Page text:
When you first start out owning your HVAC business, it’s in a very fragile state. Early decisions have an enormous impact and mean the difference between long-term profitable success and bankruptcy. While it may sound overstated, it’s not. Imagine what could have been if you aligned yourself with the wrong vendor, chose the wrong location, or hired the wrong employee. The decisions were simply too big back then to be made by someone else. If the business was going to succeed, you had to step up and take charge of one decision at a time.

As the business matured, you made hundreds of more decisions and everyone knows you’re the one and only “boss.” You still made almost all the decisions, big and small.

  •       What jobs deserve priority?
  •       How much inventory do we need?
  •       Can Joe take two days off next week?
  •       Can we buy more paper for the printer?

When it comes time to take a vacation, much of the business is put on hold because you’re not there making sure things get done.

While this describes most of the HVAC businesses in America, it’s not the best way to build owner value. Buyers are looking for businesses that can survive and even thrive if the founder isn’t involved in day-to-day operations. The reality is, if your business ceases to exist if you go on vacation for a month, you don’t own a business, you own a job.

Understandably, that can be tough to hear. The good news is, you can do something about it. Here’s my recommendation.

Step one is to realize the less involved you are with day-to-day operations, the more valuable the business. The most valuable businesses in our industry are those with semi-absentee owners. I’m not suggesting these owners are disengaged, just that the business and its ability to make money doesn’t hinge on the owner going into the office daily. Key management is in place to take burdens off the owner.

Step two is to tighten up policies and procedures. No business can scale without clearly defining ways to do things. These need to be written down and be the standard of what is expected.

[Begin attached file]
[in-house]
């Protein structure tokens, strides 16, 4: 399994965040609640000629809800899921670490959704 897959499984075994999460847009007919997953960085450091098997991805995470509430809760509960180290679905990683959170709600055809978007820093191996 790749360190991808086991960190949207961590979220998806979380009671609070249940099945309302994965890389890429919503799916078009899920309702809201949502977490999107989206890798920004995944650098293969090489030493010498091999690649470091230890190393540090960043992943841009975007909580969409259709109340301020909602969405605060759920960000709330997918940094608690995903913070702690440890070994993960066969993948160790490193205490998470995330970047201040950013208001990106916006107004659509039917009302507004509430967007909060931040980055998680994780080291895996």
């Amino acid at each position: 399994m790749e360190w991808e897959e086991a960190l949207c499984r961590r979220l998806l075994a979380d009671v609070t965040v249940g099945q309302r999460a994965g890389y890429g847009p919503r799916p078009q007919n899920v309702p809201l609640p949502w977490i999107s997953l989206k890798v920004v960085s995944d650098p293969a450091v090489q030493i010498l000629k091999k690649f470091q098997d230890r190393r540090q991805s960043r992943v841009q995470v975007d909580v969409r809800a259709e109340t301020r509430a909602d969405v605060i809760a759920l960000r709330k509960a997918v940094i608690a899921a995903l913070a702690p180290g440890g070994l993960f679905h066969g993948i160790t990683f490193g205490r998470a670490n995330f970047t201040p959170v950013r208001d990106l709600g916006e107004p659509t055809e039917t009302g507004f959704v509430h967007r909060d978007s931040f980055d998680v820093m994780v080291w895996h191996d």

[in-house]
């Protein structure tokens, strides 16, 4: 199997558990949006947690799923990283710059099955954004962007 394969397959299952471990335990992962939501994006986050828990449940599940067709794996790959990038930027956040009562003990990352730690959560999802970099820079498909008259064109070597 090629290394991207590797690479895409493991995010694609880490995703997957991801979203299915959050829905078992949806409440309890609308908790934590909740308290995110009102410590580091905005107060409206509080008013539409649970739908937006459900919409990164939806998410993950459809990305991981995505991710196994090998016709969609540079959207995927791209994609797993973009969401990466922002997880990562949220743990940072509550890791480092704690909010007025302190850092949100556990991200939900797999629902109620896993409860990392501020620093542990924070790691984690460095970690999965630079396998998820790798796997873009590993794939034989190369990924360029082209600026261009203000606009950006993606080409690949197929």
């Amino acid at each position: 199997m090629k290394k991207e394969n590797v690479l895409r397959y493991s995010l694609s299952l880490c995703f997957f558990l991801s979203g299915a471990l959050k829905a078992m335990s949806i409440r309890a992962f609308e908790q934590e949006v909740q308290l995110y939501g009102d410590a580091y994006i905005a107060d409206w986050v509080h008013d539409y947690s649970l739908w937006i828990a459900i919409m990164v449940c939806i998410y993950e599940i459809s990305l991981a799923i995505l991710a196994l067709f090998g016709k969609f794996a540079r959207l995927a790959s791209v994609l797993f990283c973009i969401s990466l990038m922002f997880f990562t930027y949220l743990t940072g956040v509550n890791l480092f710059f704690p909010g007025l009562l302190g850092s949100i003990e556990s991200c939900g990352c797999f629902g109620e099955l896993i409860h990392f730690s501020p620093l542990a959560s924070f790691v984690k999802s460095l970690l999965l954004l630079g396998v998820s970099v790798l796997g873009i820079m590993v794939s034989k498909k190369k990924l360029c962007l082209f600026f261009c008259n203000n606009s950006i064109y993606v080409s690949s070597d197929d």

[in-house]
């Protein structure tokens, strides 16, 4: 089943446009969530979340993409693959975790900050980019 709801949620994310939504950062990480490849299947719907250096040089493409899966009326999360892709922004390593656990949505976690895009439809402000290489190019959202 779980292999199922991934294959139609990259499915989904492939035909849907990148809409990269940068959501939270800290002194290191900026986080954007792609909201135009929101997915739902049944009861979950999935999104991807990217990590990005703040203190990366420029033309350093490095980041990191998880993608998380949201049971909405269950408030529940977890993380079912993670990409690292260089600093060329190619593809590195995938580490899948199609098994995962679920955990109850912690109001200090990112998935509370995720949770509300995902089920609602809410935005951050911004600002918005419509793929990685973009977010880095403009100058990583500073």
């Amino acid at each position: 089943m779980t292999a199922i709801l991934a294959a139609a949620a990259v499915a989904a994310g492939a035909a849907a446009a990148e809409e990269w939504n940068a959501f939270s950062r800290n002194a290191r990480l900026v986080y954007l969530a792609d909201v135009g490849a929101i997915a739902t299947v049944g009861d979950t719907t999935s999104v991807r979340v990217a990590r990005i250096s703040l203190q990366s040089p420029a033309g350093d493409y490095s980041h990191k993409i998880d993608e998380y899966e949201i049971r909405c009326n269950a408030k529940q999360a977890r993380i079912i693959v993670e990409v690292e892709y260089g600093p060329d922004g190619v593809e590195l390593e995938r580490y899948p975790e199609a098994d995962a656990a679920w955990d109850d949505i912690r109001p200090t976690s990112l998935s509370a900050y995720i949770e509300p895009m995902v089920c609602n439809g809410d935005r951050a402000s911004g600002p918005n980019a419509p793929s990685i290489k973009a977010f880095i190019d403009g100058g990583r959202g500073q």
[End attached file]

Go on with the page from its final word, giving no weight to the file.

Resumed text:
Next, identify your “number two,” or at least the person that has the potential to be your successor. Begin grooming that trusted employee to make decisions in your absence. You’ll have to pay them well and include proper incentives to make sure they stay around.  Some owners have gone so far as to pay a bonus when the business is sold. Buyers like this strategy too because it makes the business more stable. It would not be uncommon for the new owner to also pay them a retention bonus. The key to making all of this work is transparency. Your number two must understand and share your vision.

For the next few months, take every opportunity to make teaching points and discuss the reasons behind your decisions. Test their progress by asking “What decision would you make?” Before you give your thoughts. Over time, you’ll gain confidence in their ability. Slowly delegate lower-level decisions and increase importance with time. You’ll still be involved to overrule as needed but be careful not to undo any built-up trust. Just like you, some decisions will be wrong, and you’ll have to make that a learning lesson too. Ultimately, day-to-day decisions are made by your managers and you’ll stay on a strategic level.  

Eventually, you’ll be able to do things like taking that month-long vacation without business grinding to a halt. If you can get to this point, congratulations. You are a semi-absentee owner, and your business has immense value.

A buyer will pay you well for the machine you have created. After an appropriate ownership transition, your business legacy will live on through thankful employees, their families, and customers.

About the author:

Patrick Lange is an experienced HVAC-specific business broker with Business Modification Group based in Horseshoe Beach, Florida. He has a unique background in financial planning and has even owned an HVAC business himself. This makes him well suited to working with some of the most successful HVAC business owners in the country. Specializing in companies with 1-10 million dollars in revenue, he maintains a network of buyers and sellers in the industry. He has sold more HVAC businesses than any other broker in the United States over the last 12 months and is currently the Vice President of the Business Brokers of Florida (North Florida District.)